How to Make Linoleum Shine

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but it can turn dull. The problem stems from the materials linoleum is manu
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Linoleum holds up well against regular wear and tear, but it can turn dull. The problem stems from the materials linoleum is manufactured from, which make the surface of the floor just porous enough to scatter much of the incident light. The best way to counteract the dulling effect is to clean and polish the floor regularly, buffing it to a glistening sheen with a floor buffer.


Linseed Oil Finish

Linoleum has been around for 150 years, but it fell somewhat into disuse during the middle of the 20th century, in favor of vinyl, and staged a comeback toward the end of the century. Unlike vinyl, which is a synthetic plastic, linoleum is made from natural materials, including linseed oil, pine resin and pine dust. They combine to form a smooth, glossy surface, but it has the same tendency to dull as a linseed oil finish on wood.


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If you don't know whether your floor is vinyl or linoleum, look at the pattern. It's printed or embossed on the surface of vinyl, whereas a linoleum pattern has more depth.

Cleaning Linoleum

Before you take steps to shine your linoleum floor, you need to thoroughly clean it. If the floor is vinyl, you can use the same cleaning procedure. It's important to vacuum dirt, because dirt can turn to mud when you wash and get pushed into the surface's microscopic pores. You can also use a dry microfiber mop to remove the dirt from the flooring.


Mopping with warm water will remove most dirt, but for a thorough cleaning, fill a spray bottle with white vinegar and spray it on the floor before you mop. You can also add 1 cup of vinegar to a gallon of water with a little dish soap for extra cleaning power. Cleaning linoleum with ammonia isn't recommended as it can strip and damage the polish. Standing water can damage linoleum, so dry the floor with a rag after mopping.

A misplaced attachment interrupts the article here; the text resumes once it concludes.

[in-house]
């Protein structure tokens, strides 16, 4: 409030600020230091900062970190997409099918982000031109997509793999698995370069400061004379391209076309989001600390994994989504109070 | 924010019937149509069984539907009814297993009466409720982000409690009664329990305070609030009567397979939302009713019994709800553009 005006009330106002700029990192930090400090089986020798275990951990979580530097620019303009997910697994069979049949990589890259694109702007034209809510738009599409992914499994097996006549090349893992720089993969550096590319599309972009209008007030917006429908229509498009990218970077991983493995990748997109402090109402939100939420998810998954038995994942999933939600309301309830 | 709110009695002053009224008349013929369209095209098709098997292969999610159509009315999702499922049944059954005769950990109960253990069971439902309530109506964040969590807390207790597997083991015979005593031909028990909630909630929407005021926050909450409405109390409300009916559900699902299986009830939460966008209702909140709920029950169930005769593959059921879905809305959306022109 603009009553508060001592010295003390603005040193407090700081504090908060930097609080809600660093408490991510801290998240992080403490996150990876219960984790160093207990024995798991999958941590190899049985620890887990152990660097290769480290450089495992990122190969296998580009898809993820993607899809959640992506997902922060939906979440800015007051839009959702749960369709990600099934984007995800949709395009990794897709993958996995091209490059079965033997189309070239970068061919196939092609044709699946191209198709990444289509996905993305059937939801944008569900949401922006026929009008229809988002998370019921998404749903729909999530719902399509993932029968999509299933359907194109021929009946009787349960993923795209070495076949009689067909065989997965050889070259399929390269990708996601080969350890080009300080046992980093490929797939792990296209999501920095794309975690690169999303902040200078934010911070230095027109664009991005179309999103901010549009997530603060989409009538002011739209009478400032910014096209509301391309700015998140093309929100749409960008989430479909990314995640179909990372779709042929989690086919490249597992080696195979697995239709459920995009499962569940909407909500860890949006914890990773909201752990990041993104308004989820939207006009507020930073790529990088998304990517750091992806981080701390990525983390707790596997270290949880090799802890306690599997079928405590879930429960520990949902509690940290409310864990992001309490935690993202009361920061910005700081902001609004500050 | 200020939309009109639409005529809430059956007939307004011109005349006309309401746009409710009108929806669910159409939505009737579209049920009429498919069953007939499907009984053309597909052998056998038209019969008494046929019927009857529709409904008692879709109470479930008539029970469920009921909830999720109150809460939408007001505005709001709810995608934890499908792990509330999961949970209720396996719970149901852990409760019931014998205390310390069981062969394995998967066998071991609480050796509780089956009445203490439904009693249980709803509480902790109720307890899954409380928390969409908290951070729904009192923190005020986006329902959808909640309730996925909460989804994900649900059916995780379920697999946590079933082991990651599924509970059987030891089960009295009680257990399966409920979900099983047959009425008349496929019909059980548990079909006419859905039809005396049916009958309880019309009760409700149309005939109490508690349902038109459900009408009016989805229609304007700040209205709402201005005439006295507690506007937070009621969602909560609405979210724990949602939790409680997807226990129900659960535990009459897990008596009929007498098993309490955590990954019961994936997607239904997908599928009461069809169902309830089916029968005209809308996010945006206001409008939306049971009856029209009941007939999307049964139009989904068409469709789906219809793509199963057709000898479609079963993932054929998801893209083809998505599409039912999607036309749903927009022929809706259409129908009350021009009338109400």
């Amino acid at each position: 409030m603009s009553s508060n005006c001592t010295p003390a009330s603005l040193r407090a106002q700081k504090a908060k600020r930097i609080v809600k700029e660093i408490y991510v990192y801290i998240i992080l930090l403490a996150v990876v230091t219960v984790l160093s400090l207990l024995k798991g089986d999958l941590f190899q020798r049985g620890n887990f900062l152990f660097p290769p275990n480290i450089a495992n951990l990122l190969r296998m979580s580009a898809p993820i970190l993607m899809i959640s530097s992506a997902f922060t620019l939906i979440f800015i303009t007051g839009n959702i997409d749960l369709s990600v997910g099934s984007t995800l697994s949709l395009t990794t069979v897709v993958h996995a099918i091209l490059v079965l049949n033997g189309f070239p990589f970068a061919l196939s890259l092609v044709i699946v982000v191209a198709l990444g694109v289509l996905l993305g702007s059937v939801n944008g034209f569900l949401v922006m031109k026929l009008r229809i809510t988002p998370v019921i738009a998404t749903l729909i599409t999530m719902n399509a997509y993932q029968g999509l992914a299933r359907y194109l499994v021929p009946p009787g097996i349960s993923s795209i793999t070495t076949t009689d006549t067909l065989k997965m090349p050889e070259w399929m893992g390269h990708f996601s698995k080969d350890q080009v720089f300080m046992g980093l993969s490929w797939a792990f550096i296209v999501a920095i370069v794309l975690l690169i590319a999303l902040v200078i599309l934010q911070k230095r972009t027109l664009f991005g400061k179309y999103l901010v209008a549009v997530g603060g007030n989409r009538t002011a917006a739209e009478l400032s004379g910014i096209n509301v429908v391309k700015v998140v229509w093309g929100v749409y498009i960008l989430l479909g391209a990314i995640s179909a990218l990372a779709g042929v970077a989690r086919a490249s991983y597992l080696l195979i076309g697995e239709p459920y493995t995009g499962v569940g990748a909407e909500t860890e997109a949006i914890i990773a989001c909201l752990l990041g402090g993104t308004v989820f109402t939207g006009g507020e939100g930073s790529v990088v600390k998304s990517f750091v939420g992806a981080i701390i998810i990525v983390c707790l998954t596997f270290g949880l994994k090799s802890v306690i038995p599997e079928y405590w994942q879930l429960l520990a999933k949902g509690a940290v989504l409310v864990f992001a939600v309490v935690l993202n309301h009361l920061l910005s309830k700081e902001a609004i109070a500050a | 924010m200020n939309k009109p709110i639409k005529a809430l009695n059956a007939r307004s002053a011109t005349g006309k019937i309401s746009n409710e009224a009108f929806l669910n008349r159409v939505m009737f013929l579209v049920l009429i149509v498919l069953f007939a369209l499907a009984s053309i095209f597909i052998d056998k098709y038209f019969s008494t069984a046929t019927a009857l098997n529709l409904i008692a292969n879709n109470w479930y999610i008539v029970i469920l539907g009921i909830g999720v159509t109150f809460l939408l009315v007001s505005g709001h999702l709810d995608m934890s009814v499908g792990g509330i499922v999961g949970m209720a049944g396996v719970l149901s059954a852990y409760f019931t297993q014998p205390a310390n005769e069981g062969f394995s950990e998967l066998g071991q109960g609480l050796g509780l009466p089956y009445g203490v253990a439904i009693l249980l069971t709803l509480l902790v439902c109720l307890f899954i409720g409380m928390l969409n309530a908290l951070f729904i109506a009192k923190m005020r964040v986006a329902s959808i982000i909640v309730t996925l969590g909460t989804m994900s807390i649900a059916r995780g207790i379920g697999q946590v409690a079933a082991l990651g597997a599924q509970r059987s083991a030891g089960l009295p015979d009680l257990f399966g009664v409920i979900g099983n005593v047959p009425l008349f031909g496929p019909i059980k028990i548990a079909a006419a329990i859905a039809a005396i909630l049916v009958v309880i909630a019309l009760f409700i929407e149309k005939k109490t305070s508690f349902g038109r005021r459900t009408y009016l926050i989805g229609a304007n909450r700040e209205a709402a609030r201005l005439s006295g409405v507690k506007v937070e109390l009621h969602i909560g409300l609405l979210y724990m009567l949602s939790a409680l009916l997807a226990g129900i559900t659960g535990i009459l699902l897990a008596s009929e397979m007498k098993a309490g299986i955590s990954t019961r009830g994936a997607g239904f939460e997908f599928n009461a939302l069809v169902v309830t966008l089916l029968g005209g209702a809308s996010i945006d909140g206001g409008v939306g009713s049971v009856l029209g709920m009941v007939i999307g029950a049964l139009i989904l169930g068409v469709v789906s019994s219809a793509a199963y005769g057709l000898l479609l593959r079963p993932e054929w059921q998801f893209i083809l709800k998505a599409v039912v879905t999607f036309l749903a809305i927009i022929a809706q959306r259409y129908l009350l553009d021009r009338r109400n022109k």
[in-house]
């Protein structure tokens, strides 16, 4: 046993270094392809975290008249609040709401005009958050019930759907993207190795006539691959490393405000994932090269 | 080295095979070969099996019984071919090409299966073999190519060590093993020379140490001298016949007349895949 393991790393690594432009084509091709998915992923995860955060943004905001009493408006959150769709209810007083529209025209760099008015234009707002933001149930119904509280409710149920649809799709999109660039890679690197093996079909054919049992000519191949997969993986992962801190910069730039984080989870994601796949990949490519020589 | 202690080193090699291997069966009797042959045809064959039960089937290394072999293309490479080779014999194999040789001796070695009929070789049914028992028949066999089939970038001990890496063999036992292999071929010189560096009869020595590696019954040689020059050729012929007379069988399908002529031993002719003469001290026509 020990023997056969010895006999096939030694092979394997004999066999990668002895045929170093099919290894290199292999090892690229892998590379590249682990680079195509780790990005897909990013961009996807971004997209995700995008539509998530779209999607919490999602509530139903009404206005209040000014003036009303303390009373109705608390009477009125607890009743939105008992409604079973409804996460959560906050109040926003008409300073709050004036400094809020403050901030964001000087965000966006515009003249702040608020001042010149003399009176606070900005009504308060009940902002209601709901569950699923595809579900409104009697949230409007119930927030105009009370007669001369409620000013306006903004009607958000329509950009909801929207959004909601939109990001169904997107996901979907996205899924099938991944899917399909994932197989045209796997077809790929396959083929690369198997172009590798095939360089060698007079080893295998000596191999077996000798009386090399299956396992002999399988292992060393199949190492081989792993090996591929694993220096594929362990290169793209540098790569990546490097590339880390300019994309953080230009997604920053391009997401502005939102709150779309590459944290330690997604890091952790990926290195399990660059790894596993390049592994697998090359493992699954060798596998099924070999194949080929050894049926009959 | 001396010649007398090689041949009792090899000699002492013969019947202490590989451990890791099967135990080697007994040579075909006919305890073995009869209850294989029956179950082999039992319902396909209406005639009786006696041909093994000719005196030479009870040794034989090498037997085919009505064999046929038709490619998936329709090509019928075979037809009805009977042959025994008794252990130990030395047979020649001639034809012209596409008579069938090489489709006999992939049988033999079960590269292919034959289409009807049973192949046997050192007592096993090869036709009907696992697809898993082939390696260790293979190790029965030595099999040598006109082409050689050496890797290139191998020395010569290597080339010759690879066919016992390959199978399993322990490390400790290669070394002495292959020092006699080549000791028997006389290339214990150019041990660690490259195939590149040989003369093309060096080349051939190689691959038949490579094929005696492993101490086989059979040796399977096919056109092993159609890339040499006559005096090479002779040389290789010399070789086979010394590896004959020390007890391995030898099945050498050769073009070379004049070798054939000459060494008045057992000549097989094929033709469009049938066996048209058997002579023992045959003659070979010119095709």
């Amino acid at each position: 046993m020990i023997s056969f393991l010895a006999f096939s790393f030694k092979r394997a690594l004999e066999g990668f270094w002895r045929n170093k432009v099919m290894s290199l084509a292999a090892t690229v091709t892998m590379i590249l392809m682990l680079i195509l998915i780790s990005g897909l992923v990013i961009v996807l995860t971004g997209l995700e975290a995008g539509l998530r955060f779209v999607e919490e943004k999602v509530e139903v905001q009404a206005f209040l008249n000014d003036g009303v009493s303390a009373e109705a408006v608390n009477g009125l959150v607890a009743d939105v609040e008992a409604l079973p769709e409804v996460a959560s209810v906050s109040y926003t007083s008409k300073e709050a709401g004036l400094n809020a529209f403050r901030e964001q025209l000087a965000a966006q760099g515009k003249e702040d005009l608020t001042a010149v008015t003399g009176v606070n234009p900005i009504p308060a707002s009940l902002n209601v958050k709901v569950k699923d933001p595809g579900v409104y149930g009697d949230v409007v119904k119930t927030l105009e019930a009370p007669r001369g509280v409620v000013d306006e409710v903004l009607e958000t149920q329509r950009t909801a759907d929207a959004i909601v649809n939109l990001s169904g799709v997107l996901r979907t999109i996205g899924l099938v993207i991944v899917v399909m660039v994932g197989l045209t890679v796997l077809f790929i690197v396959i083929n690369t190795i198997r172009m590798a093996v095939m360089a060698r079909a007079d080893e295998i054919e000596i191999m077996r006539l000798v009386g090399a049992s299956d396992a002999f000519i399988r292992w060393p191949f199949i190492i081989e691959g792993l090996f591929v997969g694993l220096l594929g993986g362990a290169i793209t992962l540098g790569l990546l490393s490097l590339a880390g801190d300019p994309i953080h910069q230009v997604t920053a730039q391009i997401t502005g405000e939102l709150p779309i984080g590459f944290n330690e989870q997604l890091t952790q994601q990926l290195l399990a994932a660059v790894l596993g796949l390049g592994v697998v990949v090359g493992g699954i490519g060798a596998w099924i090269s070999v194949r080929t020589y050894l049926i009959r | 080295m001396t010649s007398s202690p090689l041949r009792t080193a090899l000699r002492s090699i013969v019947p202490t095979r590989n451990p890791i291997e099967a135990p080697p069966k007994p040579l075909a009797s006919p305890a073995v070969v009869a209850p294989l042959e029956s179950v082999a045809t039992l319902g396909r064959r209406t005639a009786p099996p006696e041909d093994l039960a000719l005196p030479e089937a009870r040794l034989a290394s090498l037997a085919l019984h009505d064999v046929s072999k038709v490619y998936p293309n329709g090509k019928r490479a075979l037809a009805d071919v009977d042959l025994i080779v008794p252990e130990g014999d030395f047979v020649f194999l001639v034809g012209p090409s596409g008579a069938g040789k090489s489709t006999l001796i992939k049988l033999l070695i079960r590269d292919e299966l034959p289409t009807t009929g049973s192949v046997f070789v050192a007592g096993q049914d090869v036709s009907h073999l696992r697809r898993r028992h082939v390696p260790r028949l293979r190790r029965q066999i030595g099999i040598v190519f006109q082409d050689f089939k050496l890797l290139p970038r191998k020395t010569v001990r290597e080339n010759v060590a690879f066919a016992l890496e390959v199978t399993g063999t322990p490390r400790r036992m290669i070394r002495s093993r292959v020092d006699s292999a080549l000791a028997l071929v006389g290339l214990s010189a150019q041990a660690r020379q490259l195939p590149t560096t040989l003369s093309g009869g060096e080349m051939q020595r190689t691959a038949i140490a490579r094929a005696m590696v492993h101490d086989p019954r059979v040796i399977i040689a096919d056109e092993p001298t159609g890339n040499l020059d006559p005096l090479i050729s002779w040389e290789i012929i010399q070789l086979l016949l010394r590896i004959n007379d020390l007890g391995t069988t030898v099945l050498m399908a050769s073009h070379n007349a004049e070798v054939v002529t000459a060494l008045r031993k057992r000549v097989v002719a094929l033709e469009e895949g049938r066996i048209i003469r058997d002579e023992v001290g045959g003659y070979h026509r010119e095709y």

Regular Maintenance

When it comes to shining your floor, it does make a difference whether it's vinyl or linoleum. Floor wax isn't recommended for vinyl floors, but it's a necessary part of the upkeep of a linoleum floor. You don't have to apply wax every time you clean, but you should re-wax every two to six months, depending on the amount of traffic on the floor.


If you're washing the floor, but it isn't yet time for a new wax coat, try adding a little fabric softener to the rinse water when you mop. It has a magical ability to bring out the shine in linoleum.

Getting the Linoleum Wax Shine

Regular waxing helps maintain the shiny look of your linoleum flooring. The linoleum wax shine comes from using the right type of product. When the time comes to re-wax the floor, use a liquid acrylic floor wax. Paste wax won't harm the floor, but it won't make it shine, either, so it's best to avoid it.


After waxing, you need one more procedure to get the floor sparkling, and that's to buff it with a floor buffer and a lambswool buffing disk. Once you get used to using a floor buffer, you'll find it easy to operate, and you can buff an average-sized kitchen or living room in less than 30 minutes. You can rent a linoleum buffer at any tool rental outlet.



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